We were so happy last week - Meagan's seizures seemed to be under control. It was almost 10 days with NO seizure activity! The Keppra was working!! We had the best smiling picture EVER a week ago Monday... and she was smiley the entire day. It was such a great day for Meagan.
Meagan continued to have a great week... I did notice this past weekend, though, that her shunt site was quite poofy. This struck me as odd because her shunt site had only ever swelled before when she was on a higher shunt setting. This time, she was back at her normal 1.5 flow level.. a setting she had always tolerated well and never swelled or reacted to. She was still acting ok, though, so I just watched it.
Tuesday morning came - I was getting the girls ready to go to school. Meagan had eaten at 5am, and it was about 8am at this point. She was lounging, fussing here and there, but basically happy. All of a sudden, I looked over at her, and she vomited. EVERYWHERE. Even my 5 year old said "EWWW!" I watched her and it happened again - it literally looked like someone had a hose pointed out of her mouth... it was projectile and liquid and A LOT. "Oh no" was my first thought because projectile vomiting is a huge symptom of a shunt malfunction or failure.... but perhaps it was just a random occurance. So I waited... 8:35am... and it happened again. Ok, now I was officially worried.
Otherwise, Meagan seemed "ok" ... so I piled us into the car, and we left to get Kaitlin to school. When we got home, she didn't get sick again....for a while. Around lunchtime, it happened again though. Projectile. Everywhere. As a mom, especially with many kids, you never want that infamous "stomach flu" to come near your home. But when you are a mom of a shunted baby, and the baby is projectile vomiting, you realize how quickly you actually pray it IS "just" the stomach flu. It is better than the alternative.
I decided to call the Neurosurgeon's office that afternoon because I was starting to become concerned about Meagan's shunt now...especially with it being so puffy even on a low setting. I continued with our day, waiting for a callback. Finally, our NSG's PA called me back. She talked to me about Meagan, the vomiting, Meagan's mood/behavior...etc... We both decided that she was ok to watch for the night and come in the next day if she hadn't improved.
Let's just say, I knew early on in the night I'd be calling the next morning. To start off, Meagan had a 4 minute seizure - after not having one for over 10 days. So I figured something was going on. Meagan had a horrible night. She threw up a few more times, and she was extremely fussy. She (and I) slept maybe a total of one hour. Her shunt site was very puffy and swollen and she was eating in shorter spurts. I dropped Kate off at school again and called the NSG office. They were excellent about working Meagan right in for a morning appointment.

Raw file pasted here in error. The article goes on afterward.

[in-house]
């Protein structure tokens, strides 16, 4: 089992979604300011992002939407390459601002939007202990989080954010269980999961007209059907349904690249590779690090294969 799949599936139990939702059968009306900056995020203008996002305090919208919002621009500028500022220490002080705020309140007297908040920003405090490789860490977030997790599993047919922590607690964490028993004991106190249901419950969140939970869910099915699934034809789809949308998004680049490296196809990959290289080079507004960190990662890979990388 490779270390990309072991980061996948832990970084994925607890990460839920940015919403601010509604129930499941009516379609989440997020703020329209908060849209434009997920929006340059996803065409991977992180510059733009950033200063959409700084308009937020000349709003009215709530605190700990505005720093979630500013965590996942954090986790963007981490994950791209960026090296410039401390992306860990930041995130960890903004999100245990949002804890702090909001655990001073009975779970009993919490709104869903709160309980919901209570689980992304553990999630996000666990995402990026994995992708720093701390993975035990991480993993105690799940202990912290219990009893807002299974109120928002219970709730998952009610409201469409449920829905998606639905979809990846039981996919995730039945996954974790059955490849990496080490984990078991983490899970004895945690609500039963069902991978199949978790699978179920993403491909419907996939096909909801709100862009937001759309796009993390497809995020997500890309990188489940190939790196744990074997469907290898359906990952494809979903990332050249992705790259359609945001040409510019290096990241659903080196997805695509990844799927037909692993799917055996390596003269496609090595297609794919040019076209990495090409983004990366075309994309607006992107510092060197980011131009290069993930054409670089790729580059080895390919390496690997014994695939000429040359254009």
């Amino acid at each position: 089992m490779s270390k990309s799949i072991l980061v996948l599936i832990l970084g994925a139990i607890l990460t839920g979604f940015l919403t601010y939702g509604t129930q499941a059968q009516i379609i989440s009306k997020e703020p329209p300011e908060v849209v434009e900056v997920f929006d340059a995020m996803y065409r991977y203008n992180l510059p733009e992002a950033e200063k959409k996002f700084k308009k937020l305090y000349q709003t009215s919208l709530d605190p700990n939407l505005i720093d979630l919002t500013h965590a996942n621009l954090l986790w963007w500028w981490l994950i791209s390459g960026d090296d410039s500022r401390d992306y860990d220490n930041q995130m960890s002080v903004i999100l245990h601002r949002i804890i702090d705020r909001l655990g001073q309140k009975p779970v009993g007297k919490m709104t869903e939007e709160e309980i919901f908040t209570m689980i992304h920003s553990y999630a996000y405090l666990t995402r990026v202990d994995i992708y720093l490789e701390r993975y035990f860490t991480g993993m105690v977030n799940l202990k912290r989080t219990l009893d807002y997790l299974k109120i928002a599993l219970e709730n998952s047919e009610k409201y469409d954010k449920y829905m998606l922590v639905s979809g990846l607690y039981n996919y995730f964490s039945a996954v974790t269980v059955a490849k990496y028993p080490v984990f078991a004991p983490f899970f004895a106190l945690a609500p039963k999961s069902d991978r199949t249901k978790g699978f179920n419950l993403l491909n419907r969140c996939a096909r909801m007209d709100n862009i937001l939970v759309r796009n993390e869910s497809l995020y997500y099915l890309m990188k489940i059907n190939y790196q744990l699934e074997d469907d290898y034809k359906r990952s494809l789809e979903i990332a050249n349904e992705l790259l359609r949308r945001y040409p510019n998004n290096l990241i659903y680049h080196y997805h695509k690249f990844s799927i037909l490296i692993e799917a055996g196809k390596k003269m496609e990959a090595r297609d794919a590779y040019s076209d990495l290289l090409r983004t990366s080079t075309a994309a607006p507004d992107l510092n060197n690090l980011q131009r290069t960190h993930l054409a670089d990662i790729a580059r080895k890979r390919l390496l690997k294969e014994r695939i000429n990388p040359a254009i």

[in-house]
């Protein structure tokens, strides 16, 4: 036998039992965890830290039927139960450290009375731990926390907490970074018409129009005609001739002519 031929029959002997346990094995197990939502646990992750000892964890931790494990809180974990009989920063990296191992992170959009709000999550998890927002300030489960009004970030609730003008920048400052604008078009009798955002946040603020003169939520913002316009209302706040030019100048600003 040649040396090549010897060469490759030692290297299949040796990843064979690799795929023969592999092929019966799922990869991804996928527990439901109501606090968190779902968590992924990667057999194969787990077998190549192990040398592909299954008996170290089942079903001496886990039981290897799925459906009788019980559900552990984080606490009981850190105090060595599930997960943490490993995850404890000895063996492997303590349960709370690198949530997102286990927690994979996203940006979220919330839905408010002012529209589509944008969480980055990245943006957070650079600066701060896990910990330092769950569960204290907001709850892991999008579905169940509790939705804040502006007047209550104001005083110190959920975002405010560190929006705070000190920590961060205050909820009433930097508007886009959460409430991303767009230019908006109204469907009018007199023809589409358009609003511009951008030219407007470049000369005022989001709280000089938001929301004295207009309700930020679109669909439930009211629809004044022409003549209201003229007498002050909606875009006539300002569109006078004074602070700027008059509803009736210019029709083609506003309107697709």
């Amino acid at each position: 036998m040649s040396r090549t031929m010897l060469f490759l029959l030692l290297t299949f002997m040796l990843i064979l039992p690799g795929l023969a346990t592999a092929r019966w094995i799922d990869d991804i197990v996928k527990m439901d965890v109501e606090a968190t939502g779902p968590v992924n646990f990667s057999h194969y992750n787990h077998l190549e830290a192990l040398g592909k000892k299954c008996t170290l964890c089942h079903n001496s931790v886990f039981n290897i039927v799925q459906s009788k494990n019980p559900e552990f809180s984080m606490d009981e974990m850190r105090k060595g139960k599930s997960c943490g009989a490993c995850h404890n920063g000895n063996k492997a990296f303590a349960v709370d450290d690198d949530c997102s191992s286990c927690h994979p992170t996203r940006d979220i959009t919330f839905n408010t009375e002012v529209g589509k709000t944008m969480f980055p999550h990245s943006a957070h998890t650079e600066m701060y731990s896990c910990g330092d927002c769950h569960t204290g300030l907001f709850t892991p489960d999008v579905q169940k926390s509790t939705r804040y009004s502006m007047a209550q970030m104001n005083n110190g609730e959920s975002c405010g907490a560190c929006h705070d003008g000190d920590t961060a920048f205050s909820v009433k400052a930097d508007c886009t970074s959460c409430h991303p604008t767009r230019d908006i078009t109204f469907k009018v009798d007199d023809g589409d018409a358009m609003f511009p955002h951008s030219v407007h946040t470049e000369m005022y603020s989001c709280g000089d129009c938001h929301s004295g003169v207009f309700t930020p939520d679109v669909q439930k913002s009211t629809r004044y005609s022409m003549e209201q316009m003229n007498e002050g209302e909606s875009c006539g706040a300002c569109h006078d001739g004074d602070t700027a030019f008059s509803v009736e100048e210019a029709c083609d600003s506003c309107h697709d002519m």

After about a 45 minute wait, they got Meagan back for her CT scan. Once it was finished, we walked back across the street to the NSG's office. WIthin a few minutes we were called back to a room again and the PA came in. She went over Meagan's scan with us and explained that Meagan's ventricles seemed to be stable (ie: not growing larger) and she would get the NSG to come in and talk with us further.
Meagan's NSG came in. He was very apologetic for us having to come in - almost as if he felt badly things weren't going "perfectly".... it isn't his "fault" at all, as these things can change in a heartbeat.. however, I appreciated his sentiment. It felt good to know he strived for 'perfection' in his work and didn't want us to be returning with problems.
He talked about her scan with me.... while it showed no increase in ventricles, there was also no decrease compared to her scan back in October. This isn't necessarily a "good" or "bad" thing. Yes, ultimately we'd like her ventricles to shrink to allow more brain growth...but at the same time, some Hydro kids have ventricles that just stay the same. In some kids, they are stretched so much with fluid that they reach a point where they don't shrink anymore. However, it is something to watch because the ventricles staying the same could also mean that they are starting to grow again but we are just a little "ahead" of the shunt problem. So it's really a toss up as to how it will play out (as is the story with Hydrocephalus.)